Figures revealed in annual report covering a “transformative period” for privacy and data protection and broader information rights.
The Information Commissioner’s Office has published its annual report for 2019-20, covering what the Information Commissioner has called a “transformative period” for privacy and data protection and broader information rights. Due to the period covered by the report it does not reflect the impact of COVID-19 although the ICO said:
”The digital evolution of the past decade has accelerated at a dizzying speed in the past few months. Digital services are now central to how so many of us work, entertain ourselves and talk to friends and family.”
Supporting and protecting the public and organisations
During the period covered by the report, the ICO:
It took regulatory action 236 times in response to legislative breaches. That included 54 information notices, eight assessment notices, seven enforcement notices, four cautions, eight prosecutions and 15 fines.
The Age Appropriate Design Code, introduced by the Data Protection Act 2018, was published in January. When it comes into full effect in August 2021, it will provide guidance to businesses to comply with current information rights legislation.
The ICO intervened in the High Court case on the use of facial recognition technology by the South Wales Police and issued the first Commissioner’s Opinion in response.
The ICO has also published guidance for businesses and organisations on data protection and Brexit implementation to help compliance with the law once the UK leaves the EU.
It also launched a new freedom of information strategy setting out how to create a culture of openness in public authorities. It also commits the ICO to making the case for reform of the access to information law as set out in its 2019 Outsourcing Oversight report.
It settled a case with Facebook, which had been brought under the Data Protection Act 1998.
The ICO’s regulatory sandbox service facilitated it working with a number of innovative organisations of all sizes to explore new data uses in a safe way while helping to ensure their customers’ privacy. It also received additional resources from the government’s regulators innovation fund to set up a hub with other regulators to streamline and reduce burdens on businesses and public services using data. Its research grants programme has encouraged innovative research into privacy and data protection issues.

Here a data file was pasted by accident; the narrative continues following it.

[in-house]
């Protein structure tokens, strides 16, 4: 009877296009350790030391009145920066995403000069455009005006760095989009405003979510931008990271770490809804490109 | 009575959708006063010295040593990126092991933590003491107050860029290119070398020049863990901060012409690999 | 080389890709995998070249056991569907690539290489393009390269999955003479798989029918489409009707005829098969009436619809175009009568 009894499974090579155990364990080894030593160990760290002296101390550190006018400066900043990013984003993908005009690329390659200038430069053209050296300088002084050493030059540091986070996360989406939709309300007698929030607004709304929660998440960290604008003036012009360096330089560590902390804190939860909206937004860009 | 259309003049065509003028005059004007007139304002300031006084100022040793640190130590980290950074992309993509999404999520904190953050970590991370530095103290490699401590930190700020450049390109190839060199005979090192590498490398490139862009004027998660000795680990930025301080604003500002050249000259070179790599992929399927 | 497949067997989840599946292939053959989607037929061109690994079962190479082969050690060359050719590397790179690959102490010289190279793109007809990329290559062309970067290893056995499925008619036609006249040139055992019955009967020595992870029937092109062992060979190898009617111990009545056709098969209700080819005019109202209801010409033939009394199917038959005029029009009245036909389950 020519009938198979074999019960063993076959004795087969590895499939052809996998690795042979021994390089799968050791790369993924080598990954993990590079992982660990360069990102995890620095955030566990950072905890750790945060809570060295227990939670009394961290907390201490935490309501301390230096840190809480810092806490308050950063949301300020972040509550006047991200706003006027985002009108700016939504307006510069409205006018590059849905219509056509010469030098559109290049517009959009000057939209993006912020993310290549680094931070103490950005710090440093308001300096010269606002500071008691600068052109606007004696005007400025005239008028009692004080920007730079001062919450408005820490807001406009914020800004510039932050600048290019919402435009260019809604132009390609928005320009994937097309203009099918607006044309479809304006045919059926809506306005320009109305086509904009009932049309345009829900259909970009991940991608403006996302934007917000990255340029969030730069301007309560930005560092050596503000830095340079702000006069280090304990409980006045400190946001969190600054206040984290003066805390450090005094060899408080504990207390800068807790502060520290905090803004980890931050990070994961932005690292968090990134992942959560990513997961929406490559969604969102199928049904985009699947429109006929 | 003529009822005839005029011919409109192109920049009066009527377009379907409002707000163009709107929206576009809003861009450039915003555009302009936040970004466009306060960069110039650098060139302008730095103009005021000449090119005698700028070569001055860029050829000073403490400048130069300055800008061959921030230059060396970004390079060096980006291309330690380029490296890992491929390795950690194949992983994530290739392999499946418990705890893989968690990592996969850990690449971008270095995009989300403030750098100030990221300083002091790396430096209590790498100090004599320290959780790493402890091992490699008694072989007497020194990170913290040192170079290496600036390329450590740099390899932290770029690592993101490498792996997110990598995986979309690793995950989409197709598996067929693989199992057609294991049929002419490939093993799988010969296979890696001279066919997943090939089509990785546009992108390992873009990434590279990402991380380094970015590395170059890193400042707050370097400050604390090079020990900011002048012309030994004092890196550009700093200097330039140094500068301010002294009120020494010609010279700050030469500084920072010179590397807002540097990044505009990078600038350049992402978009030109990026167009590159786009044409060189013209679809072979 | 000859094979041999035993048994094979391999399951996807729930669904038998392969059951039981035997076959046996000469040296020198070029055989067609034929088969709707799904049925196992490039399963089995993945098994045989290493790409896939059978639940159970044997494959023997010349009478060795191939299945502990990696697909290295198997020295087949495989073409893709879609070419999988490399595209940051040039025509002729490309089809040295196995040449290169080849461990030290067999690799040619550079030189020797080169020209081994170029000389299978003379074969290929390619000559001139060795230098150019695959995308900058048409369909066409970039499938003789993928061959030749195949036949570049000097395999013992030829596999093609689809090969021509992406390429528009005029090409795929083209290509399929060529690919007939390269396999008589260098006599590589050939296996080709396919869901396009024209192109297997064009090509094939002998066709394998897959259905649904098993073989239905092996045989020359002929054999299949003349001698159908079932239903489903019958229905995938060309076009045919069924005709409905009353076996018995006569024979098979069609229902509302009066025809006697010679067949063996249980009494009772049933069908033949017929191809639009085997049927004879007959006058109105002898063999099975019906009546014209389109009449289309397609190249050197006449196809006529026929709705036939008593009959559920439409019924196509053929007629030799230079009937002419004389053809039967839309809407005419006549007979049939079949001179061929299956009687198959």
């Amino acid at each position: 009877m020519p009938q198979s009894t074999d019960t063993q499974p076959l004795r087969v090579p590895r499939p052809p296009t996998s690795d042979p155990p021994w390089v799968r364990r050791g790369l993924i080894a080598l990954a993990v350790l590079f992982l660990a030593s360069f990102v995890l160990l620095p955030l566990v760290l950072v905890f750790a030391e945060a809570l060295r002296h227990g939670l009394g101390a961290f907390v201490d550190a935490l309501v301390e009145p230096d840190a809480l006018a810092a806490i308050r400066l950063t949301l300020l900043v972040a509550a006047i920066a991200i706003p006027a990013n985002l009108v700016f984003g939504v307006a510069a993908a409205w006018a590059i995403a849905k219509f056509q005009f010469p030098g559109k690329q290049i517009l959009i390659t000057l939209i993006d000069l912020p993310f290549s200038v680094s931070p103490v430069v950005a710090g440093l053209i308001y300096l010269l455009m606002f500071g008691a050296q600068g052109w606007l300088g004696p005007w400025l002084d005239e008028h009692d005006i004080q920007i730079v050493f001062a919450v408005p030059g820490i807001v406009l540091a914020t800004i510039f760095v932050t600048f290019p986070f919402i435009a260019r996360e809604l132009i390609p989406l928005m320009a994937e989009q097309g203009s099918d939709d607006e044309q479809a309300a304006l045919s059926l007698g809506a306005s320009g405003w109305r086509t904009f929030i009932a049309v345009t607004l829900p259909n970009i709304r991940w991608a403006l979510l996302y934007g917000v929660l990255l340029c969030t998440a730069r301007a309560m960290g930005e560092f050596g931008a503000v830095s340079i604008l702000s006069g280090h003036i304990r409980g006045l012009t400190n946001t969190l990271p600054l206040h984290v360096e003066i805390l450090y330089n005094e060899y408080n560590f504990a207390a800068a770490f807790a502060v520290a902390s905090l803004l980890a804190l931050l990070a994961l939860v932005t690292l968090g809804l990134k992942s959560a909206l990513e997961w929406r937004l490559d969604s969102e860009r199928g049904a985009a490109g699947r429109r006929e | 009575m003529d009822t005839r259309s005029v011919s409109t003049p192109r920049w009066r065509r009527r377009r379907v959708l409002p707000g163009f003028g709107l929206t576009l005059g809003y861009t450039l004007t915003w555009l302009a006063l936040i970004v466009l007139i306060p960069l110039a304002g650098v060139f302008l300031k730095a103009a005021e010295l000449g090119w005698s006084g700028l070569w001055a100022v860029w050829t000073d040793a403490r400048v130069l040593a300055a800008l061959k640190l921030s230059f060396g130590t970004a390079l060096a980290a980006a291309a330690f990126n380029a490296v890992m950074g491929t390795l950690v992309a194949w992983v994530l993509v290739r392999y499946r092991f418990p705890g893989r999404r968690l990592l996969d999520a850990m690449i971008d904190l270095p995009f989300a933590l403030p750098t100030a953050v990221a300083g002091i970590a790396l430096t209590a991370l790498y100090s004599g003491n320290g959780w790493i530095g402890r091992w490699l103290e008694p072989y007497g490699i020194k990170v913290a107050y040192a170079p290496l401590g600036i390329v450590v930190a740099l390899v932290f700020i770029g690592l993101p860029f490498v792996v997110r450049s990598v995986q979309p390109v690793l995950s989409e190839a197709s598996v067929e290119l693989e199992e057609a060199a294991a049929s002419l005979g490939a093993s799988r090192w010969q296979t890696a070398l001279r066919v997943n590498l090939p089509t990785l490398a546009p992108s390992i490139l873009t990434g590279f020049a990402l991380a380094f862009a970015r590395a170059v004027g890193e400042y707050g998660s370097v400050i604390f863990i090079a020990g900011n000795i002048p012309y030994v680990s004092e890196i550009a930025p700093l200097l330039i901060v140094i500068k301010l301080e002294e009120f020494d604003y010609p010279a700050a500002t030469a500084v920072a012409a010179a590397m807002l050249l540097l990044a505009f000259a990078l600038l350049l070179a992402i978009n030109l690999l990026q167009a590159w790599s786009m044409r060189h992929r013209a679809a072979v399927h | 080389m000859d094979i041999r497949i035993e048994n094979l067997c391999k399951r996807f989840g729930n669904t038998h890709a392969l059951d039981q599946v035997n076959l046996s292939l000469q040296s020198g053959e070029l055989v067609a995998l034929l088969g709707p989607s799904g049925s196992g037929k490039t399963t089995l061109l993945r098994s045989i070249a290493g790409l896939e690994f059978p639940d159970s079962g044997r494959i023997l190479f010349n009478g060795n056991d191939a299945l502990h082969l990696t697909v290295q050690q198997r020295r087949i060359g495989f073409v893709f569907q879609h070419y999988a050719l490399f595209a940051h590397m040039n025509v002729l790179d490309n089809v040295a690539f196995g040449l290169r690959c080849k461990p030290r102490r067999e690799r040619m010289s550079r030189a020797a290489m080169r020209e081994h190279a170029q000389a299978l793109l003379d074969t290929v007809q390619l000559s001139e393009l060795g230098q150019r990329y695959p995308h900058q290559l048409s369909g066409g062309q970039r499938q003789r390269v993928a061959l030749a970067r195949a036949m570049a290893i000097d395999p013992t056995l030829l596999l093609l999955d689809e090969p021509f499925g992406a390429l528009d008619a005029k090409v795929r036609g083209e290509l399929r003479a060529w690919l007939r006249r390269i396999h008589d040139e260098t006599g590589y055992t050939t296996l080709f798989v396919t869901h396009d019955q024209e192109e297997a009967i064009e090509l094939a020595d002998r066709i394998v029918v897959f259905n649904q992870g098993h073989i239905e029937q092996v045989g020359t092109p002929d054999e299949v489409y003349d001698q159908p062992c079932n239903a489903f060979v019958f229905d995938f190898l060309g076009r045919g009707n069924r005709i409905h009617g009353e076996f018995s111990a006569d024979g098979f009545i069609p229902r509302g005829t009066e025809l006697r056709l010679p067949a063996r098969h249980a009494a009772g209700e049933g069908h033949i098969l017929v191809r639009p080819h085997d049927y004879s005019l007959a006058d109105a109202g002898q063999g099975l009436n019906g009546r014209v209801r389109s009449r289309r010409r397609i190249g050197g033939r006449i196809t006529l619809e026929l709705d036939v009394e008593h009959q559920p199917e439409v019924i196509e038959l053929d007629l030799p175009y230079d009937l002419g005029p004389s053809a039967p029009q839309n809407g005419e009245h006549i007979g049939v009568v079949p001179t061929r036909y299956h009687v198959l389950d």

In January, it launched a consultation on an AI framework to allow the auditing and assessment of the risk associated with AI applications and how to ensure their use is transparent, fair and accountable.
The ICO’s Intelligence Strategy to 2021 sets out how it uses tactical and strategic intelligence to drive activity across the ICO. A key part of this is its new Strategic Threat Assessment which shapes its regulatory work and helps it set priorities. It has identified threats about: cyber security; children and vulnerable adults; surveillance and associated technologies; AI; public sector digital transformation; advertising technology; and invisible processing.
On a global scale, it chairs the Global Privacy Assembly, driving forward the development of the assembly into an international network that can have an impact on key data protection issues across the year. This helps to protect UK citizen’s personal data as it crosses borders and helps UK businesses operating internationally. The ICO is no longer a full member of the European Data Protection Board following the UK’s departure from the EU but it has worked on building relationships with European regulators. It also chairs the OECD Data Governance & Privacy Working Group.